Evan Rachel Wood in The Life Before Her Eyes
In Vadim Perelman’s The Life Before Her Eyes, Evan Rachel Wood and Uma Thurman both play the same woman, but at different points in life. Wood is the rebellious 17-year-old Diana and Thurman is the adult, now a mother with a difficult little girl of her own. Besides years, separating the two is a Columbine-like high school shooting where Diana and her best friend Maureen (Eva Amurri) are forced by the killer to choose which one of them will die.
Though the shooting weighs heavily on every minute of the film, this isn’t a thriller. Instead, the story flashes back and forth between past and future. First there is Wood, impatiently waiting for her life to get started in the days leading up to the shooting and then there is Thurman, struggling with the consequences of what really happened that day and slowly unraveling as the 15th anniversary draws near.
It’s an interesting set-up that unfortunately is only partly successful. Like Perelman’s previous film The House of Sand and Fog, there’s a precious, specimen-under-glass quality that detracts from the emotion you’d hope for. The film asks to be intellectualized rather than felt.
That’s not to say there aren’t some powerful moments. There are. The school shooting that is the turning point in the drama is effective and harrowing. The cast is also very good. Evan Rachel Wood especially does some of her better work as the young girl who bristles under the authority that parents and school still hold over her and who is anxious for her life to really begin. While Wood looks ahead, Thurman looks back, questioning the choices she’s made along the way. She’s got a more difficult role as a woman who seems to be losing hold on reality, but she does a nice job.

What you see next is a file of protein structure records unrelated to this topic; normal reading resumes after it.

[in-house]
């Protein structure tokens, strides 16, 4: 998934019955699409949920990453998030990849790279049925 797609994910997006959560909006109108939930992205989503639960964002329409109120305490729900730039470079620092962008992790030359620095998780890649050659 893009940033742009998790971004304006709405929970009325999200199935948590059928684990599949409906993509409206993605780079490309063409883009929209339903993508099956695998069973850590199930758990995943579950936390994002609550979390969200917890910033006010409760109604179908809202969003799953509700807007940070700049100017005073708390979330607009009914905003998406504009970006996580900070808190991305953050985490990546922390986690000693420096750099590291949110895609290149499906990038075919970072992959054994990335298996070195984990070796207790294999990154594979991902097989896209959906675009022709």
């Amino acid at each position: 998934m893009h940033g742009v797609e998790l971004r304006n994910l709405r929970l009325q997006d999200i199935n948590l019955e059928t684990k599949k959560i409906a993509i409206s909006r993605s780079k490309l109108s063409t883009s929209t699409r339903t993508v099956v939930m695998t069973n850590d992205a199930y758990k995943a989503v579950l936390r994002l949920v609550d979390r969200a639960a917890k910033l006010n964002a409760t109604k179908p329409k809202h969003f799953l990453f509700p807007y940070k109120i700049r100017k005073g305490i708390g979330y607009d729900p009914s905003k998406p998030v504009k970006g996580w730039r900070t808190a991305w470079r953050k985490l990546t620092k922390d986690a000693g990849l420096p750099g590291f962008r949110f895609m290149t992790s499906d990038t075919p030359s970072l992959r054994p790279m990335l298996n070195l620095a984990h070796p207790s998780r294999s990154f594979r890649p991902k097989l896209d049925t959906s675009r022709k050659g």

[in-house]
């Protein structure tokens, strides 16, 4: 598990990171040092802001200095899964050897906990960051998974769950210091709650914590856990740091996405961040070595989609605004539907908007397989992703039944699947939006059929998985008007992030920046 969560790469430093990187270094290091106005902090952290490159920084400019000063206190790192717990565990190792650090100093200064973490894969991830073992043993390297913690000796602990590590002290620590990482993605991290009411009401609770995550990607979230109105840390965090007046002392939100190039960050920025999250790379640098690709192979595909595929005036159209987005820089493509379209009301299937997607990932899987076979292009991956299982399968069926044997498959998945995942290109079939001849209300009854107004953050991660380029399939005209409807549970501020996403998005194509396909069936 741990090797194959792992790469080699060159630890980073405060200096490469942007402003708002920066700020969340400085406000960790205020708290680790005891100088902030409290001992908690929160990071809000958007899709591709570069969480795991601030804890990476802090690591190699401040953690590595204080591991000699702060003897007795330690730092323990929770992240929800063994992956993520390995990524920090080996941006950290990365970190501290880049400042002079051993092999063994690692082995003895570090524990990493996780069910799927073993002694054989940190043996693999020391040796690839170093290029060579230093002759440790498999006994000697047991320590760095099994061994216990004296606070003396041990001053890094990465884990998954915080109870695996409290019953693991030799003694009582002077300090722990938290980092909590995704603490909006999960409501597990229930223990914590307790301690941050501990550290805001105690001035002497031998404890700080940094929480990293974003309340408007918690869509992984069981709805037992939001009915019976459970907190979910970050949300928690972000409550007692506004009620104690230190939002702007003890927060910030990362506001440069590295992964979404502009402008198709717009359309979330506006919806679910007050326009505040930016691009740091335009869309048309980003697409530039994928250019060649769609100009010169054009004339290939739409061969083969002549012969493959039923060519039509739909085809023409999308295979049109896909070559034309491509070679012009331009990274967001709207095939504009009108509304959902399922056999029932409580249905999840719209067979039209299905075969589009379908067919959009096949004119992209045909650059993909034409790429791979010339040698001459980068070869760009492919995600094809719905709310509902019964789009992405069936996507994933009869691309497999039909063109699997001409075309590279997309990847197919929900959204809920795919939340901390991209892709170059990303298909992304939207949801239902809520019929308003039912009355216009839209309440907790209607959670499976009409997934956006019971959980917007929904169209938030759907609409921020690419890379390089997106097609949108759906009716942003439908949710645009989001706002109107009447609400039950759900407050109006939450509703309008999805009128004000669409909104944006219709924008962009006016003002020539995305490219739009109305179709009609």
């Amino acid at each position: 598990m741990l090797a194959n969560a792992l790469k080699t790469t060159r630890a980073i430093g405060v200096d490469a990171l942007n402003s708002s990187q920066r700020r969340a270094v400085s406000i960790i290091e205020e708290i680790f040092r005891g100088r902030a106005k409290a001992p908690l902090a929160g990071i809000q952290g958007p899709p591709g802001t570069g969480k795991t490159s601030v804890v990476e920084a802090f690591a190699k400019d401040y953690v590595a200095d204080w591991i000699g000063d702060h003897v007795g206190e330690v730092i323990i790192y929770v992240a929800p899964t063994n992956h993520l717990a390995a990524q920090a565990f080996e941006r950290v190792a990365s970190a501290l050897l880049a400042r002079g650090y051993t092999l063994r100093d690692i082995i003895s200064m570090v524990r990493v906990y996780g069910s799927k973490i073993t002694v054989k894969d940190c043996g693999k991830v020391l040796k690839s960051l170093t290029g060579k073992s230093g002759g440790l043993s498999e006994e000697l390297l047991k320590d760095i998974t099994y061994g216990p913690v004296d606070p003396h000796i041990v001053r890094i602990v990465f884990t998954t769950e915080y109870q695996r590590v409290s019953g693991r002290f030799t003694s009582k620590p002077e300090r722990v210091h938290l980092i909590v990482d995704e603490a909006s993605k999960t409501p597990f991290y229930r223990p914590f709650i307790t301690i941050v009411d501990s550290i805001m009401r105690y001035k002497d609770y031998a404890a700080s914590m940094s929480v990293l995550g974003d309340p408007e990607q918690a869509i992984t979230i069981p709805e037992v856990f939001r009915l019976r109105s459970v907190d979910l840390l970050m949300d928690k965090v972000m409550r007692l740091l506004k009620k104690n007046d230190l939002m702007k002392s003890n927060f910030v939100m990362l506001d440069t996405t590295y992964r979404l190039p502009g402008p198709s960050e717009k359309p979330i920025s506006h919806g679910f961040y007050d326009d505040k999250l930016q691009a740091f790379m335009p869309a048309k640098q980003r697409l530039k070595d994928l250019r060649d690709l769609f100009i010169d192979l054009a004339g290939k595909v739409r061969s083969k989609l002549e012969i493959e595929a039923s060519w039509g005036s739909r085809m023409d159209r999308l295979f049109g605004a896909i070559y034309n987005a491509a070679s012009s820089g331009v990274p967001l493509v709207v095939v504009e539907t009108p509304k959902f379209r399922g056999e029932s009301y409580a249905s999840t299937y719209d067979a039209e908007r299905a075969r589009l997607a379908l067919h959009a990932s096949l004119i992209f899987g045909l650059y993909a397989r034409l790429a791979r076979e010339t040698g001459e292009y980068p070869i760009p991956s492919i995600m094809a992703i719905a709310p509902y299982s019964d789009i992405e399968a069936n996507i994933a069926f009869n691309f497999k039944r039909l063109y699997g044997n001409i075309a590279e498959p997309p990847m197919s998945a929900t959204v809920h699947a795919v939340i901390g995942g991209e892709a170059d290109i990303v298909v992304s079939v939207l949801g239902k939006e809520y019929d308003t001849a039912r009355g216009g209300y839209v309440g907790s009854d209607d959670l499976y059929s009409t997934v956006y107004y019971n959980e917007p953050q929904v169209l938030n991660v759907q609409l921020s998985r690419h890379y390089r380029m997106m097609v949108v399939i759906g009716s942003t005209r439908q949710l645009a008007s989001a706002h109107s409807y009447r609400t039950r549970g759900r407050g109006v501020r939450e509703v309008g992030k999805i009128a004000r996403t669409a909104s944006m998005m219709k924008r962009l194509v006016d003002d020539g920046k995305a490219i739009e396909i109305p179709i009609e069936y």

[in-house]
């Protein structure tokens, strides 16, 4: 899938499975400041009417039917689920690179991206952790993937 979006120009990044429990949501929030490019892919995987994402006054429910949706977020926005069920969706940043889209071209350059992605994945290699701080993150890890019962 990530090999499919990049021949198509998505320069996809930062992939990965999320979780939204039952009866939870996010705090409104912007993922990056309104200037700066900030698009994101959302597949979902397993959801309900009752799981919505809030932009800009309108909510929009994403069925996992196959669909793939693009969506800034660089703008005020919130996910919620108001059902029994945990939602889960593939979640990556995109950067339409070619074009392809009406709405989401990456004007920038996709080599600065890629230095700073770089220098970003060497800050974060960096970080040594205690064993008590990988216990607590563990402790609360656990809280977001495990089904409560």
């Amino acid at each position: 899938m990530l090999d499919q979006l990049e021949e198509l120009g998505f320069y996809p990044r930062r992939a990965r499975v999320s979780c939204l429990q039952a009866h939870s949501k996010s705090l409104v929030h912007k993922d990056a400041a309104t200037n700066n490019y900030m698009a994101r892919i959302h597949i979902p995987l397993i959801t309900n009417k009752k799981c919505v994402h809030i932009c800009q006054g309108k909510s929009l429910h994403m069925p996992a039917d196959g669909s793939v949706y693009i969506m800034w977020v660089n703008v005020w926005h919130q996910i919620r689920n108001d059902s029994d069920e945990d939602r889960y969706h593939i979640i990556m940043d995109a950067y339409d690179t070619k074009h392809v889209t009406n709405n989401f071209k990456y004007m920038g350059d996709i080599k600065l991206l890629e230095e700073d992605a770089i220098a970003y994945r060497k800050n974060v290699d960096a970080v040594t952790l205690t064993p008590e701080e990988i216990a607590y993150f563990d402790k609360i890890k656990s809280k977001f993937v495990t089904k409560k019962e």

Besides Wood, the other high points are the production design and the beautiful cinematography that lend the film a hazy/dreamy quality. The artificiality of it is off-putting at first, but it befits the remembered pasts in which the film traffics.
Less effective is the clockwork precision of the film. Filled with symbols and parallels and pregnant with meaning, it’s laid out like a puzzle that’s a little too precise and preordained. Like a piece of wax fruit, it’s pretty but frustratingly juiceless.
Nevertheless, The Life Before Her Eyes gets just enough right that it’s still recommended, particularly for fans of Evan Rachel Wood. It’s a film about actions and consequences; about how even small acts can ripple forward and cloud an otherwise promising future. It’s about choices and regrets. Had it been a little more spontaneous and emotional, it could’ve been truly satisfying instead of only marginally so.
The Life Before Her Eyes. USA 2008. Directed by Vadim Perelman. Written by Emil Stern from the book by Laura Kasischke. Cinematography by Pawel Edelman. Music score composed by James Horner. Starring Uma Thurman, Evan Rachel Wood, Eva Amurri and Gabrielle Brennan. 1 hour 30 minutes. Rated R for violent and disturbing content, language and brief drug use. 3 stars (out of 5)